|Publication number||US5037062 A|
|Application number||US 07/424,410|
|Publication date||Aug 6, 1991|
|Filing date||Oct 20, 1989|
|Priority date||Oct 20, 1988|
|Also published as||DE3835788A1, DE3835788C2|
|Publication number||07424410, 424410, US 5037062 A, US 5037062A, US-A-5037062, US5037062 A, US5037062A|
|Original Assignee||Deutsche Forschungsanstalt Fur Luft- Und Raumfahrt E.V|
|Export Citation||BiBTeX, EndNote, RefMan|
|Patent Citations (8), Referenced by (44), Classifications (10), Legal Events (5)|
|External Links: USPTO, USPTO Assignment, Espacenet|
1. Field of the Invention
The invention relates to a quick acting ball valve.
2. Description of the Related Art
For specific applications, quick acting ball valves are needed which are able to allow a sudden passage of a fluid flow and which have a high switching rate. One such application is the time-of-flight spectroscopy in a molecular-ray-apparatus. In time-of-flight spectroscopy, a gas ray is released for a short time and the time the gas atoms take to travel a predetermined path is determined. The interval-like gas flow, interrupted by the quick acting valve, reduces the surplus gas and the necessary power of the pump. Presently, a gas ray is continuously introduced into the apparatus and released intermittently for the path by an interrupting valve.
Valves are known in which a spring-biased bolt is pressed against a valve seat. In order to open the valve, the bolt can be lifted from the valve seat by means of a solenoid. Such valves have the disadvantage of a low repetition frequency. The masses of both the bolt and the valve body have to be commonly accelerated, which causes a retardation.
It is the object of the present invention to provide a quick-action ball valve which can release a fluid flow in an impulse-like manner, which can be operated at a high repetition frequency and which has a high service life because of low wear.
In the ball valve of the present invention, the ball closes the opening, due to the pressure difference between the two chambers. In order to unblock the opening, a short lateral impact is imparted to the ball by the actuator, so that it clears the opening. The movement of the ball back onto the valve seat is effected by the fluid flow passing through the opening, only. The short switching times and the high repetition frequency result from the fact that only the mass of the ball has to be accelerated and that the actuator has no direct coupling to the ball. The actuating member of the actuator is accelerated before it hits the ball, so that only a short impact is exerted on the ball. The ball is not influenced by any mechanical parts, but it is freely movable and, in particular, it is not spring-biased. The ball not being in friction contact with other components, there is practically no friction wear. In order not to damage the ball and the actuator by the impacts, the impact surfaces are suitably made of hard metal.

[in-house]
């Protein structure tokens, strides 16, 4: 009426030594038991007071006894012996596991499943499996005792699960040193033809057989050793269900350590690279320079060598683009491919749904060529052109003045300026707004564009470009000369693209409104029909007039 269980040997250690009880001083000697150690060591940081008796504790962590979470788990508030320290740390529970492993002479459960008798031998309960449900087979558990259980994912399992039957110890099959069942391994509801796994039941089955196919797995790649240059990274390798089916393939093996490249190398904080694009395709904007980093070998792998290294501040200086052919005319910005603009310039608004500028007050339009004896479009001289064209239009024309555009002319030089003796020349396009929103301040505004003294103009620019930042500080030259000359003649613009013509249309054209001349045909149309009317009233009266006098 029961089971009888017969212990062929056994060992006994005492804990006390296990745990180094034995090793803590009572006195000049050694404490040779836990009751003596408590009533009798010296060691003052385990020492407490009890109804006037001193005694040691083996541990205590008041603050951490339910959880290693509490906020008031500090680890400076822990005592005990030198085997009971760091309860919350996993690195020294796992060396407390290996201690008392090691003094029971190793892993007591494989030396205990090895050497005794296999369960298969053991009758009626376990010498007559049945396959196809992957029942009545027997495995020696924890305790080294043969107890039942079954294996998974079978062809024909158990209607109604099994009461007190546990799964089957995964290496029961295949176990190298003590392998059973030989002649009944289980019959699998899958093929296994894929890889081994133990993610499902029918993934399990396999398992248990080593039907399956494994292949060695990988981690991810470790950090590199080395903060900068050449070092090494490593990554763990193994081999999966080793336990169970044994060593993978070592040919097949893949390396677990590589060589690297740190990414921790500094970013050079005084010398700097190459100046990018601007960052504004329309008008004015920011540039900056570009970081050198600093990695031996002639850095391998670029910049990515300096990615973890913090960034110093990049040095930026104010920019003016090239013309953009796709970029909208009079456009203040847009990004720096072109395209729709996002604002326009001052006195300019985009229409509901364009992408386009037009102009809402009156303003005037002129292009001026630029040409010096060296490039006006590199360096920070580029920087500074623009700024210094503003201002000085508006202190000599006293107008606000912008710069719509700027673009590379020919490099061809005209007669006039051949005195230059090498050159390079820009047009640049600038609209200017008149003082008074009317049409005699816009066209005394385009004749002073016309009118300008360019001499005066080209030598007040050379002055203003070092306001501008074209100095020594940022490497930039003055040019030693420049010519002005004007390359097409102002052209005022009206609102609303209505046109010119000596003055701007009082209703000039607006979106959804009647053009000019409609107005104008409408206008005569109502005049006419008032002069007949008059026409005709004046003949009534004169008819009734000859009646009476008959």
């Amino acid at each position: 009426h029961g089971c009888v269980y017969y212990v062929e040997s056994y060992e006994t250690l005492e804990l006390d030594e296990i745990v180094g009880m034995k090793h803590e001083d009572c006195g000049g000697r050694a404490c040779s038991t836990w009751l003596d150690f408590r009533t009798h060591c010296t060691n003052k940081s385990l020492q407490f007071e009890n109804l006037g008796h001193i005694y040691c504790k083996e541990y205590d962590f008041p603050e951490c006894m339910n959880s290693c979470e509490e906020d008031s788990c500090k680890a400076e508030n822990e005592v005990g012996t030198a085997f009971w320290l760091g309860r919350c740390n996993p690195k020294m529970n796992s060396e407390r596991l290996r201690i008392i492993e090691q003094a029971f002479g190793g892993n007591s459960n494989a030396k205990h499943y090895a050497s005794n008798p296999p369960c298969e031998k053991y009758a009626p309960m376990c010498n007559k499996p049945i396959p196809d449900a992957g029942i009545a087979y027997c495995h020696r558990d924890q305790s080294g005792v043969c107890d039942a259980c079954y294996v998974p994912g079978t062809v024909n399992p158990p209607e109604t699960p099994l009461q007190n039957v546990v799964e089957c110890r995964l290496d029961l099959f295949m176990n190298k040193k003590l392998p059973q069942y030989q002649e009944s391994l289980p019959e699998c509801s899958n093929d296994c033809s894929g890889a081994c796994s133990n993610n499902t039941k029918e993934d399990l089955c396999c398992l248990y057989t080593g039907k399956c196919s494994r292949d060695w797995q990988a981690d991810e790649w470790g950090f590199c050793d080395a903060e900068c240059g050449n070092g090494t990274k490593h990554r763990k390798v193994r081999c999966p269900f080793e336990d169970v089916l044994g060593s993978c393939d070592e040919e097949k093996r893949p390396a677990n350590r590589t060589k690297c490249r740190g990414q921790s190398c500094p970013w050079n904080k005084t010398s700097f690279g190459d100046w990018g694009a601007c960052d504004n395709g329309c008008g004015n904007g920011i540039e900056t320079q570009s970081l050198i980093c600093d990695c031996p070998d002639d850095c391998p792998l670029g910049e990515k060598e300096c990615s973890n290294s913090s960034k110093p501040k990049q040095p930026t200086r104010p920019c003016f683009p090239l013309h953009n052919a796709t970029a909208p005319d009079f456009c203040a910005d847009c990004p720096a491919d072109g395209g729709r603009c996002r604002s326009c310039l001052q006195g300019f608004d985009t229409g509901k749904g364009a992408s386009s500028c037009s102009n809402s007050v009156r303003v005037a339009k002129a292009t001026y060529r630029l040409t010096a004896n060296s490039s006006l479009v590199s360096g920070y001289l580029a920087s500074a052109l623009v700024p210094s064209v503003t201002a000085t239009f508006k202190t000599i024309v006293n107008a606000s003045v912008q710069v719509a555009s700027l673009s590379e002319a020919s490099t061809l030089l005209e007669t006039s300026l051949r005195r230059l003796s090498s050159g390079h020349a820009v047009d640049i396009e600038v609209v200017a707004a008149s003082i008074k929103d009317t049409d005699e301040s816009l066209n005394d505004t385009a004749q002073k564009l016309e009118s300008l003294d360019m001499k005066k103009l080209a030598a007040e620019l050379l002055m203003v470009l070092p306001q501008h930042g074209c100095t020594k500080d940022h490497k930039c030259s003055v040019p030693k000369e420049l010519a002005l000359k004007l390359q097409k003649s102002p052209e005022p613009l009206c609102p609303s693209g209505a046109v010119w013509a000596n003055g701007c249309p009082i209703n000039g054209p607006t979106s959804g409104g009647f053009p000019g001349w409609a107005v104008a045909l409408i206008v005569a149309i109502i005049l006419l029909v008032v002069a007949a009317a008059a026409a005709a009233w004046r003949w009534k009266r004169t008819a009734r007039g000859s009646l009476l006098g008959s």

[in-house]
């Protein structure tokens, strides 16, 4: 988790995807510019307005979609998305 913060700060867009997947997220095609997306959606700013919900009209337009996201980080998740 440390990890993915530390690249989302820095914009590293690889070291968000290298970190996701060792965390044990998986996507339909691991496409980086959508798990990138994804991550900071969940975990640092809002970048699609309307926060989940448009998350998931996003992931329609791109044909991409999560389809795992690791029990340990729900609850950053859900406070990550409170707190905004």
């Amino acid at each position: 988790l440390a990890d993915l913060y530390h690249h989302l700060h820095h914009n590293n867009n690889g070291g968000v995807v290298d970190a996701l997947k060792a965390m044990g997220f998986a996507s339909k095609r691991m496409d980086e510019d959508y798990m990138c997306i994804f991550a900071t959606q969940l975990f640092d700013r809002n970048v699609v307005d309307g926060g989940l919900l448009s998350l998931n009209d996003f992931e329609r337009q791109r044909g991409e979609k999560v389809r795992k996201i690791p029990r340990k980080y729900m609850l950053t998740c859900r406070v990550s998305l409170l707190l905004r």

It is a particular advantage of the ball valve that its function is independent from its orientation, since the function does not use the influence of gravity. Setting back the ball is effected by the fluid flow, the influence of gravity being negligeable if the pressure difference is sufficiently large.
The ball valve of the present invention is particularly suited for application in a molecular ray apparatus for time-of-flight spectroscopy. In this application, the valve is used for releasing and interrupting a gas flow. Further applications are the switching of fluids, e.g., in fuel injection systems of internal combustion engines. The valve is also suited for implementation at low temperatures for switching cryogenic fluids. Since the function of the valve is independent from temperature, it is also suited for applications involving high temperatures.